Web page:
Thursday, June 2, 2016

Guest Post: The Tale of Three Wishes

The Tale of Three Wishes:
A Baccalaureate Speech 
by Samantha Thompson

Once upon a time, a long time ago, when my cheeks were far chubbier and I was about three feet shorter, my kindergarten teacher, Mrs. Gromer, gathered us around to read a story - and stories were my favorite. The class grew quiet as Mrs. Gromer's voice began to bring the words to life -

A woodcutter is granted three wishes. He rushes home to his wife. While eating their meager soup, she wishes she had a sausage. And a sausage appears! Angry at this waste of a wish, the woodcutter wishes the sausage would stick to her nose. And it does! They pull and prod and tug, but no use. They must use their third and final wish to return their life to what it was before.

The class erupted in moans of disapproval. “What a ridiculous story!” I thought, "If I could wish for anything, I'd FIRST wish for more wishes! Then I’d wish to be a ballerina."

Fast forward to the summer after I completed second grade, in the chilly ice cream shop on the corner of our street. My dad told me something I just couldn't believe - we were moving. Moving away from Bloomington, Indiana; away from my school and my neighborhood with the creek where we’d catch crawdads; away from my best friend; away from my home. It was the first time I had ever seen my dad cry, making me cry big crocodile tears. Deep down in my heart I wished; I wished that we didn’t have to move away from everything I loved. It seemed like a fair wish to make, but it didn’t come true, and we moved to Louisville, Kentucky, where I started third grade at Christian Academy, so no, I am not, in fact, a lifer to many people's surprise.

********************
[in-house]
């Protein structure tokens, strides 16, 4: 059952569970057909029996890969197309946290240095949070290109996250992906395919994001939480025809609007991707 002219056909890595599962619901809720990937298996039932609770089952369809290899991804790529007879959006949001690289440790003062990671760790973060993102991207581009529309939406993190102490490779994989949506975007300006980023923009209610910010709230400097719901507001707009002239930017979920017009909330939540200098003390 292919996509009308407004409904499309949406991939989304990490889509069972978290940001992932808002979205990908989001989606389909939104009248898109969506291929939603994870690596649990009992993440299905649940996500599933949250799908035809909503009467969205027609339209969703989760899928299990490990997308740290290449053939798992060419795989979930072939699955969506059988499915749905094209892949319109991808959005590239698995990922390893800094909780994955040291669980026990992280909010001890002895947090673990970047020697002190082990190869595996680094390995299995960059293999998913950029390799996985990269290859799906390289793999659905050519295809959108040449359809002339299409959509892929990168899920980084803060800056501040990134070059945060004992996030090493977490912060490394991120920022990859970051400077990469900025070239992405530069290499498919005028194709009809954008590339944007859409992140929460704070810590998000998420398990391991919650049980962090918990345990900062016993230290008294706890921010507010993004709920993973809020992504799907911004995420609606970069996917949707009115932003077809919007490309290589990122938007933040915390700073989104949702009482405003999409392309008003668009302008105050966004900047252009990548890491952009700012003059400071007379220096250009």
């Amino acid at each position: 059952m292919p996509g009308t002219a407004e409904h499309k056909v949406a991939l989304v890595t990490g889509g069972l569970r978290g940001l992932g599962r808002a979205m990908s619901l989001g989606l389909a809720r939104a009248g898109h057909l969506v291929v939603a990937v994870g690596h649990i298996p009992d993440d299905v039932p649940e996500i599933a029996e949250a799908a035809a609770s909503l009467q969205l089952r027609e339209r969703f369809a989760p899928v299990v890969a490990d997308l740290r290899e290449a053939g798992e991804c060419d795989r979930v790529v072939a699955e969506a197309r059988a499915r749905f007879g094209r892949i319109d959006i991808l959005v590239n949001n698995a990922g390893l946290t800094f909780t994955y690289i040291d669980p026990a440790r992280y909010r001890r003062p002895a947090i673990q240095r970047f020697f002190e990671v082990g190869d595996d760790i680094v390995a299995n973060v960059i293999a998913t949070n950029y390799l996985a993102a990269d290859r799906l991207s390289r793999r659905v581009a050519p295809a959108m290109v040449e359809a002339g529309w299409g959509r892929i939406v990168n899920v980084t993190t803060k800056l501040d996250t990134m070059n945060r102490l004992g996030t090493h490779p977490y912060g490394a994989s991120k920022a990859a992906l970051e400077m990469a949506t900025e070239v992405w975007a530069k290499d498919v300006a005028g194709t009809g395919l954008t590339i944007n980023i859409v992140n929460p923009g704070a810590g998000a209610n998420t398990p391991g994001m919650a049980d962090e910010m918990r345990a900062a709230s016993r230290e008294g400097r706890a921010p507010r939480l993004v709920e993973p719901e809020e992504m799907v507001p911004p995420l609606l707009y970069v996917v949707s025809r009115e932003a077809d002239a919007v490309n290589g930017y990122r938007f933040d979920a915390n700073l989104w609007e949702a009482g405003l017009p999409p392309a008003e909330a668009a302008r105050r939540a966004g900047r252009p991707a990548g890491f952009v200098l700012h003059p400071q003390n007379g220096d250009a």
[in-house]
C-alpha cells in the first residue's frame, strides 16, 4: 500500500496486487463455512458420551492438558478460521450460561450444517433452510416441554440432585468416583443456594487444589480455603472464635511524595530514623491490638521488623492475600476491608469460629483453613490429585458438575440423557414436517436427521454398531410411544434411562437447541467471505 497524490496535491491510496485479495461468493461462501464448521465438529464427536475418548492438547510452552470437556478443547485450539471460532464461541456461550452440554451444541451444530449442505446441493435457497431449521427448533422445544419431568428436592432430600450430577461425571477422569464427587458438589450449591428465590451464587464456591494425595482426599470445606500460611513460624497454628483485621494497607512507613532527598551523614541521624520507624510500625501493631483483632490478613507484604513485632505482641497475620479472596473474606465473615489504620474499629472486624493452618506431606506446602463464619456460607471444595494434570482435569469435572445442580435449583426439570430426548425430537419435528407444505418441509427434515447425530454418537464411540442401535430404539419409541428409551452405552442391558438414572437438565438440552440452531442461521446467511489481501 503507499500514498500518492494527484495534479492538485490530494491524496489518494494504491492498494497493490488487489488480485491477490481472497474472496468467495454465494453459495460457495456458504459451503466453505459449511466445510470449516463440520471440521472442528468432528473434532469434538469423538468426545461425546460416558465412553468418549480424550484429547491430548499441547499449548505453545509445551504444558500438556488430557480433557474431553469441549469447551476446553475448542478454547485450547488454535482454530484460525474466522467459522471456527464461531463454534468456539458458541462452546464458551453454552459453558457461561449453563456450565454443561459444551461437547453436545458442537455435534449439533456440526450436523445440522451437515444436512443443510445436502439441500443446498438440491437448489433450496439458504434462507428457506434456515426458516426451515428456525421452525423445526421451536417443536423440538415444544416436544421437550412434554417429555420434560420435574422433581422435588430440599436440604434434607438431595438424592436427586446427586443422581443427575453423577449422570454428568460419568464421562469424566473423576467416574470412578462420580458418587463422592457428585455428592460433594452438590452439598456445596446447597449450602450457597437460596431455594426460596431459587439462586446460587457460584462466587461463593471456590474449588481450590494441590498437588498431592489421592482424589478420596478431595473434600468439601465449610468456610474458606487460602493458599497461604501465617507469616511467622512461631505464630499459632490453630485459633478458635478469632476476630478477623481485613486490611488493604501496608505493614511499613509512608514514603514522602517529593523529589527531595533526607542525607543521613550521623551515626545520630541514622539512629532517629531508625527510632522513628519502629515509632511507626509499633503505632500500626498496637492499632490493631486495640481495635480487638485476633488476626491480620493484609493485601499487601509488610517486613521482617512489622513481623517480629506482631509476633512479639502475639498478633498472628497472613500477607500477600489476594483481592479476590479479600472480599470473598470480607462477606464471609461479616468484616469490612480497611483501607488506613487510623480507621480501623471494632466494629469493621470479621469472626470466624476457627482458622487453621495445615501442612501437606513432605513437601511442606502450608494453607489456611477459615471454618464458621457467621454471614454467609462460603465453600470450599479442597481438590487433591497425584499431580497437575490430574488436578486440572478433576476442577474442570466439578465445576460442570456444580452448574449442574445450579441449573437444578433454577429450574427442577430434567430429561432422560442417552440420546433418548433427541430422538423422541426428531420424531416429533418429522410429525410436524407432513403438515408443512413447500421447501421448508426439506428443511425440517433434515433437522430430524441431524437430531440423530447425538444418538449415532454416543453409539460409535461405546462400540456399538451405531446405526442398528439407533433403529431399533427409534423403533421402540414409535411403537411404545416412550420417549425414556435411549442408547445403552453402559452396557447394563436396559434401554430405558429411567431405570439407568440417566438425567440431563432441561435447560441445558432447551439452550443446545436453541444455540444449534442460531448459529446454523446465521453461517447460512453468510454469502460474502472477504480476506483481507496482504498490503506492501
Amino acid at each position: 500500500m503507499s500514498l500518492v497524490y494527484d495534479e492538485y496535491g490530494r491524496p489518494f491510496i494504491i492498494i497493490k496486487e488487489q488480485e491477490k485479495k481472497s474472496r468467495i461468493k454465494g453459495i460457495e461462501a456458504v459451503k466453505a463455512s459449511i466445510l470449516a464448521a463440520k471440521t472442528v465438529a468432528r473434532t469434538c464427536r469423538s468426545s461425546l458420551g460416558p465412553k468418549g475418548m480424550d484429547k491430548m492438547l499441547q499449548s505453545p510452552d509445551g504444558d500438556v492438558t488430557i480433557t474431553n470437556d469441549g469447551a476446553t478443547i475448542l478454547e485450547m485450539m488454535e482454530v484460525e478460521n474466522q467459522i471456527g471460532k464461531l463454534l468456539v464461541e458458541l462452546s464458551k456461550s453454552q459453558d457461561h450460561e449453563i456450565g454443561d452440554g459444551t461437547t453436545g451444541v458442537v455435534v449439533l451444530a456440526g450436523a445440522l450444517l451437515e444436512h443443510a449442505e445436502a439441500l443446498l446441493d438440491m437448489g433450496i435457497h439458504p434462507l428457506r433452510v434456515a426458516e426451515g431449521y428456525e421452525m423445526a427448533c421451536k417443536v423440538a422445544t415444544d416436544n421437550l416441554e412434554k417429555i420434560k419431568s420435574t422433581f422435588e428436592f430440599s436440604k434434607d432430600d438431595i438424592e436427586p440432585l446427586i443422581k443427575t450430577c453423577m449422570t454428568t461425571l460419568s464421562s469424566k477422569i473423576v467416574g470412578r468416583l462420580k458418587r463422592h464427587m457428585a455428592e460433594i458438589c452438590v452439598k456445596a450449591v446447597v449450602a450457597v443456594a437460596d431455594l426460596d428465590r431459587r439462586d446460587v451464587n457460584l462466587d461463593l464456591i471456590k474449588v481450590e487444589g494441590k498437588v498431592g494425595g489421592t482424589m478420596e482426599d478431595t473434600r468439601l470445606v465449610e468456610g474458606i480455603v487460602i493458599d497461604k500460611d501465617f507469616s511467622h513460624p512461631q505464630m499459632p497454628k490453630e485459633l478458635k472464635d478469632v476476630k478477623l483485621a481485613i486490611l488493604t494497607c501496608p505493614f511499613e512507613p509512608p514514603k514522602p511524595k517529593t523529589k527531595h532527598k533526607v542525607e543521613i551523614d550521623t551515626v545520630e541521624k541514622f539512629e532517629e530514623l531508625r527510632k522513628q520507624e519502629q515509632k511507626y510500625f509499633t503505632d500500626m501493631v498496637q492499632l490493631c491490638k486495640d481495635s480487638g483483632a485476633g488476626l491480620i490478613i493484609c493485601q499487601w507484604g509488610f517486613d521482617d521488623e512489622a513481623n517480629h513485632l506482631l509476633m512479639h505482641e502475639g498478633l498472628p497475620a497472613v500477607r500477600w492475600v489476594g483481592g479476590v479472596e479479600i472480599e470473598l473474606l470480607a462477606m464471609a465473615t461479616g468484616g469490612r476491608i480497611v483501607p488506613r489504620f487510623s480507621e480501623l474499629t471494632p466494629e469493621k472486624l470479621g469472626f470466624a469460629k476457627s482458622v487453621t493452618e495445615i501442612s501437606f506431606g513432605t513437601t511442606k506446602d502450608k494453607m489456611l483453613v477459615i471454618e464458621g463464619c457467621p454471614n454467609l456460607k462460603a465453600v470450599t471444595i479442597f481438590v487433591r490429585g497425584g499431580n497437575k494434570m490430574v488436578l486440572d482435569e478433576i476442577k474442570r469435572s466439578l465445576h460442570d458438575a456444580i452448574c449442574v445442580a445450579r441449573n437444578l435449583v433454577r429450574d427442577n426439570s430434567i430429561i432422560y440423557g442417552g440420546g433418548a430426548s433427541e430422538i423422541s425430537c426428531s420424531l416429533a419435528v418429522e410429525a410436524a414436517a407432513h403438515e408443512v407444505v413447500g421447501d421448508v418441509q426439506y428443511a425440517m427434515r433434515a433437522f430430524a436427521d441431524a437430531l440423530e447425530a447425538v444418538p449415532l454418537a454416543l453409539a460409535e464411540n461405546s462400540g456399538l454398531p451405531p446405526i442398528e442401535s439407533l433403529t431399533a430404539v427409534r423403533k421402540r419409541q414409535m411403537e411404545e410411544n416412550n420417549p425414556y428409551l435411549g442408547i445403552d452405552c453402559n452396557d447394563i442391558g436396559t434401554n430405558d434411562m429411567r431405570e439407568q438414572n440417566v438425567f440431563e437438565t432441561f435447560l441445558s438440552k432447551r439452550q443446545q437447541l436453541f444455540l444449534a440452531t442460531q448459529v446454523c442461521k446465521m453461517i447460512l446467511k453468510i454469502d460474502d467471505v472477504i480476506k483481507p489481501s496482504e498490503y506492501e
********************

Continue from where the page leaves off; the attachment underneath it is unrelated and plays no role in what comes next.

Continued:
My third grade year quickly flew by, and I joined the Southeast softball league. Full of athleticism, style and poise... coach, Kelly Brown, wisely positioned me in right field where no balls were hit - ever. Oh, but I wanted to play infield! That’s where the action was. I wished and wished that I’d turn into a superstar first baseman. That wish didn’t come true either, but after hours and hours of practice with my dad, Coach Brown gave me a chance, and for that I am grateful.

In fourth grade I got a little lackadaisical in Bible memorization, and consequently failed three Bible tests. You could call it a bad case of 4th grade-itis. 

I had made it my life’s wish to keep up with Katie Amin academically (impossible, I know, but wishes are supposed to be magical) but now I was facing an impending C and possible loss of Graeters ice cream. I wished Mrs. Webb would give me extra credit, or give me a do-over, or something! There was nothing wrong in wishing for an honor roll certificate, after all. But wish as I might, that C stuck, and I had to spend the next seven years learning how to study, pay attention, and actually memorize those Bible verses.

In middle school, my wishes turned into prayers. Although now I know that God isn’t some sort of fairy Godparent, I believed then that if I disguised my wishes as prayers, it would have some extra oomph.  

Dear God, please let me pass this test. Dear God, please let me hit a home run even though I didn’t practice all week. Dear God, please let me get an A on this monster of a paper for Mrs. Rogers. 

Now I just wish that no poor child would be sentenced to the complete awkwardness that is middle school.

On to Freshman year - I wish I had paid attention while reading Animal Farm. Sorry, Mr. Rice.

Sophomore year - I wish art class was all day instead of just one period.

Junior year - I wish I hadn't used passive voice in that paper for Mrs. Case.

Senior year - I really wish I didn’t have to stand up here and give this speech. 

But now, as we come to the end of all we’ve ever known, and the beginning of our future, there are so many things I want to wish. And yet I know that sometimes the real magic happens when our wishes don't come true.
I wish I could hold on to the people that have become so dear to me through the years upon years at CAL. But I know that God will scatter us into the world to meet new people, love all people, and share just some of the lesson we learned here. 

I wish things would never have to change. But I know that God can be the change through us, and that every new experience or person we encounter along the way will bring us closer to Him.